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1920s Overview  The 1920’s laid the foundation for modern America. Many new inventions, new manners of dress and behavior, and new entertainment and.

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Presentation on theme: "1920s Overview  The 1920’s laid the foundation for modern America. Many new inventions, new manners of dress and behavior, and new entertainment and."— Presentation transcript:

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2 1920s Overview  The 1920’s laid the foundation for modern America. Many new inventions, new manners of dress and behavior, and new entertainment and leisure activities began in this decade.  Prohibition, the sale of alcohol, was started with the 18th Amendment—yet very few people in urban areas followed the law.  The decade was all about “pushing the boundaries”: technological and social boundaries were shattered as we embraced an urban future.  Often referred to as the “Lost Generation”- innocence lost during the war, driven by greed, materialism, pleasure and shallow

3 1920’s Slang  What can slang terms tell us about an era?  With your groups, review the packets of 1920’s slang terms and complete the following:  Make a list of all the terms still used today  Which ones surprise you?  What 5 are the ‘best’ in your opinion?  What 5 are the ‘strangest’ in your opinion?  Create a list of 10 slang terms from your generation?  How is your slang similar to and different from the slang of the 1920s?  What slang terms do your parents(or older people) use that you don’t?  Create a quick skit with your group using a minimum of 15 terms from the 1920’s. Give the skit a setting( dance hall, speakeasy, party, school, etc.) Each person should have lines!!!!!!!!!!

4 Post-War Adjustment  1.Hardships of WWI  2. Social unrest/change  3,600 strikes in 1919  Bombs mailed to prominent figures(plans foiled)  Simultaneous bombing of 8 U.S. cities(June,2 1919)  18 th -19 th amendment  Intense race riots in major cities  Isolationism: pulling away from world events  People feared:  1. Immigrants  2. Communism  3. Anarchists

5 Palmer Raids(Red Scare ) American’s fear communists and anarchists are operating everywhere!  Attorney General Mitchell Palmer began Palmer Raids  Rounding up suspected communists, deporting and jailing some (without trials)  Claim alleged plot to overthrown the U.S. on May Day 1920  600+ deported  10,000+ arrested

6 Closing the Doors  Immigration Act of  but not limited to “homosexuals”, “idiots”, “feeble-minded persons”, "criminals", “epileptics”, “insane persons”, alcoholics, “professional beggars”, all persons “mentally or physically defective”, polygamists, and anarchists. Almost all Asian nations  Emergency Quota Act-1921  Only 3% of each ethnic group admitted(1910 census)  805,228 in 1920 to 309,556 in  Immigration Act 1924 (National Origins Act)  Lower Quota- 2%(1890 census)  Japanese Exclusion Act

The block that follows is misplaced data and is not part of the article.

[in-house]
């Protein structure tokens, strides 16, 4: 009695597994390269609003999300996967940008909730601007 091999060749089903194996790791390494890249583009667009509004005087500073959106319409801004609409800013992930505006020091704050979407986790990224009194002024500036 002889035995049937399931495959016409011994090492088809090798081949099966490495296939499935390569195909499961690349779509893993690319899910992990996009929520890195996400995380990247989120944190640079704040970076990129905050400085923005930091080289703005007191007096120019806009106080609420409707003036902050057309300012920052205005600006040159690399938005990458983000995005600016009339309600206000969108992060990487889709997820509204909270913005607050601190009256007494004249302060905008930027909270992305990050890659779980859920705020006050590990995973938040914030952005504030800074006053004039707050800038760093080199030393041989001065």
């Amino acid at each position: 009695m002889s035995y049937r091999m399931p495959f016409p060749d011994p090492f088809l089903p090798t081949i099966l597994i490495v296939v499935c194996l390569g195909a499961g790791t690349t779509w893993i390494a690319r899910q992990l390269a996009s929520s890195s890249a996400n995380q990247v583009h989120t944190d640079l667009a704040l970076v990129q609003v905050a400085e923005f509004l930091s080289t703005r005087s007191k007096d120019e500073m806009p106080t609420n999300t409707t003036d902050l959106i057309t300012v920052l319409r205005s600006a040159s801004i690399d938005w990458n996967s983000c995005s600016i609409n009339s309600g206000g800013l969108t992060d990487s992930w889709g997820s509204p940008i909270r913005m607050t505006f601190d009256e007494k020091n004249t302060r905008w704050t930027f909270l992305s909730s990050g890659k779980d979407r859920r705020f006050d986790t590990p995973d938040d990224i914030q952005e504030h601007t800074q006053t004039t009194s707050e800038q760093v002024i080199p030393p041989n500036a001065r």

7 Sacco and Vanzetti  April 15, 1920 gunmen robbed a shoe factory and killed the paymaster and guard  Sacco and Vanzetti were arrested; they were known anarchists and Italian immigrants  Found guilty and executed in 1927  Evidence against them was controversial; many felt they were innocent.

8 Postwar Social Change Society in the 1920s: Changing Role of Women Flappers- example of a “new woman.” Short dresses, short hair, wore make-up, smoke and drank in public. Not every woman was a flapper. Working Women- women worked low-paying jobs as clerks or office typists in the cities. Employers were still prejudiced towards women. Women Vote- 19 th Amendment in Few women voted early in the decade but laid the foundation for future generations.

9 Life in the Twenties-  Smoke, drank, loved to dance (rebels!)  Birth Control ^ and Divorces ^  Kids go to school and peer pressure begins  % of children were in school compared to 6% in 1890

10 Postwar Social Change Society in the 1920s: American Heroes National Celebrities- Charles Lindbergh was first person to fly solo across the Atlantic. He became instant celebrity Sports Heroes- Sports became big business in the 1920s. Babe Ruth- Most famous player of the 1920s. Hit 60 homeruns for the Yankees in Jack Dempsey- Heavyweight champion of the world. First boxer to earn $1 million.

11 Postwar Social Change Mass Media and the Jazz Age Mass Media Radio- Early radio broadcast reached only local audiences. Broadcasts go national by end of the 1920s Results- National networks, advertising becomes prominent, created national culture, music increased in popularity, sports broadcasted, spreads news quickly Movies- Silent movies until 1927 (The Jazz Singer). California becomes movie capital (no rain) Results- Breaks down ethnic barriers to create national culture.

12 Postwar Social Change Society in the 1920s: Americans on the Move Great Migration- Movement of African-Americans from the South to industrial centers of the NE and Midwest Causes- Decreased cotton prices, lack of immigrant labor, war industries Effects- Higher wages, more educational opportunities, and better standard of living for African-Americans Negatives- Race Riots and growth of the KKK